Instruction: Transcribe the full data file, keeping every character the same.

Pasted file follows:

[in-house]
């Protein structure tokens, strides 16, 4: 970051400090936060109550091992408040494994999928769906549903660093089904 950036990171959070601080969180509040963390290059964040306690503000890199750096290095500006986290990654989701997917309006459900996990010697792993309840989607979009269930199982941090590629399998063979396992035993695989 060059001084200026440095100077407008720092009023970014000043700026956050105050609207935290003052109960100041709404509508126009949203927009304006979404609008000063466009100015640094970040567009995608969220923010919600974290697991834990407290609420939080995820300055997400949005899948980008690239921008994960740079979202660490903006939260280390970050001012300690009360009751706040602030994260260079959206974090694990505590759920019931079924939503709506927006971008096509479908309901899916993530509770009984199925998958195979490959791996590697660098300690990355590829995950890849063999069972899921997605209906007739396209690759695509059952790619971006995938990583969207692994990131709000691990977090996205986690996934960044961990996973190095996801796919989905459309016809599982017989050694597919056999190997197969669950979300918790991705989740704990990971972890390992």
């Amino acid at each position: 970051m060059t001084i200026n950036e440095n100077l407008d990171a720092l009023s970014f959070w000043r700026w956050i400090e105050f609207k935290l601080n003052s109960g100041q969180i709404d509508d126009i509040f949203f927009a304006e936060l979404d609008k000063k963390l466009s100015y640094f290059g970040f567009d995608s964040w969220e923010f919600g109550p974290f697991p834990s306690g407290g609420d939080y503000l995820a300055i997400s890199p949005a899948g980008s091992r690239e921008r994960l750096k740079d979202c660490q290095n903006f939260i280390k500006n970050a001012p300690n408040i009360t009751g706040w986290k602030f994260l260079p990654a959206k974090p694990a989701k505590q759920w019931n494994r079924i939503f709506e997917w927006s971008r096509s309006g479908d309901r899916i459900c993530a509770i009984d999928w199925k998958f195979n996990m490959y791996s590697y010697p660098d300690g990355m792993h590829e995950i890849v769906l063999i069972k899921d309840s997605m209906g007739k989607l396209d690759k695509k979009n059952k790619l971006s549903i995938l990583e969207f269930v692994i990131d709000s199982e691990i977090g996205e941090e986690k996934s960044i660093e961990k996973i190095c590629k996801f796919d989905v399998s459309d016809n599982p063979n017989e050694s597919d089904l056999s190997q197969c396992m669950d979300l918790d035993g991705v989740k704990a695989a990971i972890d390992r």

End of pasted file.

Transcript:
[in-house]
């Protein structure tokens, strides 16, 4: 970051400090936060109550091992408040494994999928769906549903660093089904 950036990171959070601080969180509040963390290059964040306690503000890199750096290095500006986290990654989701997917309006459900996990010697792993309840989607979009269930199982941090590629399998063979396992035993695989 060059001084200026440095100077407008720092009023970014000043700026956050105050609207935290003052109960100041709404509508126009949203927009304006979404609008000063466009100015640094970040567009995608969220923010919600974290697991834990407290609420939080995820300055997400949005899948980008690239921008994960740079979202660490903006939260280390970050001012300690009360009751706040602030994260260079959206974090694990505590759920019931079924939503709506927006971008096509479908309901899916993530509770009984199925998958195979490959791996590697660098300690990355590829995950890849063999069972899921997605209906007739396209690759695509059952790619971006995938990583969207692994990131709000691990977090996205986690996934960044961990996973190095996801796919989905459309016809599982017989050694597919056999190997197969669950979300918790991705989740704990990971972890390992």
């Amino acid at each position: 970051m060059t001084i200026n950036e440095n100077l407008d990171a720092l009023s970014f959070w000043r700026w956050i400090e105050f609207k935290l601080n003052s109960g100041q969180i709404d509508d126009i509040f949203f927009a304006e936060l979404d609008k000063k963390l466009s100015y640094f290059g970040f567009d995608s964040w969220e923010f919600g109550p974290f697991p834990s306690g407290g609420d939080y503000l995820a300055i997400s890199p949005a899948g980008s091992r690239e921008r994960l750096k740079d979202c660490q290095n903006f939260i280390k500006n970050a001012p300690n408040i009360t009751g706040w986290k602030f994260l260079p990654a959206k974090p694990a989701k505590q759920w019931n494994r079924i939503f709506e997917w927006s971008r096509s309006g479908d309901r899916i459900c993530a509770i009984d999928w199925k998958f195979n996990m490959y791996s590697y010697p660098d300690g990355m792993h590829e995950i890849v769906l063999i069972k899921d309840s997605m209906g007739k989607l396209d690759k695509k979009n059952k790619l971006s549903i995938l990583e969207f269930v692994i990131d709000s199982e691990i977090g996205e941090e986690k996934s960044i660093e961990k996973i190095c590629k996801f796919d989905v399998s459309d016809n599982p063979n017989e050694s597919d089904l056999s190997q197969c396992m669950d979300l918790d035993g991705v989740k704990a695989a990971i972890d390992r």